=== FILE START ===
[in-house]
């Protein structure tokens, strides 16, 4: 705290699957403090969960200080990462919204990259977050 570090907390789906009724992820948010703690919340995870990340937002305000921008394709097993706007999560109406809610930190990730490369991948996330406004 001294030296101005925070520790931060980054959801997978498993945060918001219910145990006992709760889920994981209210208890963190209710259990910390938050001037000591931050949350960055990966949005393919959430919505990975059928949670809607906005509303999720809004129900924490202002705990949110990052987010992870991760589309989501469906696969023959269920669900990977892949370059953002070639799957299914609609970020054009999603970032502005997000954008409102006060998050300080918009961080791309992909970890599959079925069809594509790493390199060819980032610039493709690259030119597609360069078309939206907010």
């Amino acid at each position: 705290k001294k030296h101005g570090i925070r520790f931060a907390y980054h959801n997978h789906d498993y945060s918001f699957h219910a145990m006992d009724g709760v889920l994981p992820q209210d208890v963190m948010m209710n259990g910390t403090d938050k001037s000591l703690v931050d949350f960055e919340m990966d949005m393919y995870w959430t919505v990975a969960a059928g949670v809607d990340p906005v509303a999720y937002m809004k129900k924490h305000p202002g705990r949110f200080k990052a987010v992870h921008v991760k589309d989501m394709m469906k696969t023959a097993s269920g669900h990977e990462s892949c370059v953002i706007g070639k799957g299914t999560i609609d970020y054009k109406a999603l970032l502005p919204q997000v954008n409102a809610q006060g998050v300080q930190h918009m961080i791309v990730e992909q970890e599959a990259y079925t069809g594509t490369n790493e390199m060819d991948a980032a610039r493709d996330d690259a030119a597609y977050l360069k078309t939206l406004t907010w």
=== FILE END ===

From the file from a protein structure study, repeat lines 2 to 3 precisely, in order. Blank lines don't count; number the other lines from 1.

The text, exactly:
């Protein structure tokens, strides 16, 4: 705290699957403090969960200080990462919204990259977050 570090907390789906009724992820948010703690919340995870990340937002305000921008394709097993706007999560109406809610930190990730490369991948996330406004 001294030296101005925070520790931060980054959801997978498993945060918001219910145990006992709760889920994981209210208890963190209710259990910390938050001037000591931050949350960055990966949005393919959430919505990975059928949670809607906005509303999720809004129900924490202002705990949110990052987010992870991760589309989501469906696969023959269920669900990977892949370059953002070639799957299914609609970020054009999603970032502005997000954008409102006060998050300080918009961080791309992909970890599959079925069809594509790493390199060819980032610039493709690259030119597609360069078309939206907010």
């Amino acid at each position: 705290k001294k030296h101005g570090i925070r520790f931060a907390y980054h959801n997978h789906d498993y945060s918001f699957h219910a145990m006992d009724g709760v889920l994981p992820q209210d208890v963190m948010m209710n259990g910390t403090d938050k001037s000591l703690v931050d949350f960055e919340m990966d949005m393919y995870w959430t919505v990975a969960a059928g949670v809607d990340p906005v509303a999720y937002m809004k129900k924490h305000p202002g705990r949110f200080k990052a987010v992870h921008v991760k589309d989501m394709m469906k696969t023959a097993s269920g669900h990977e990462s892949c370059v953002i706007g070639k799957g299914t999560i609609d970020y054009k109406a999603l970032l502005p919204q997000v954008n409102a809610q006060g998050v300080q930190h918009m961080i791309v990730e992909q970890e599959a990259y079925t069809g594509t490369n790493e390199m060819d991948a980032a610039r493709d996330d690259a030119a597609y977050l360069k078309t939206l406004t907010w």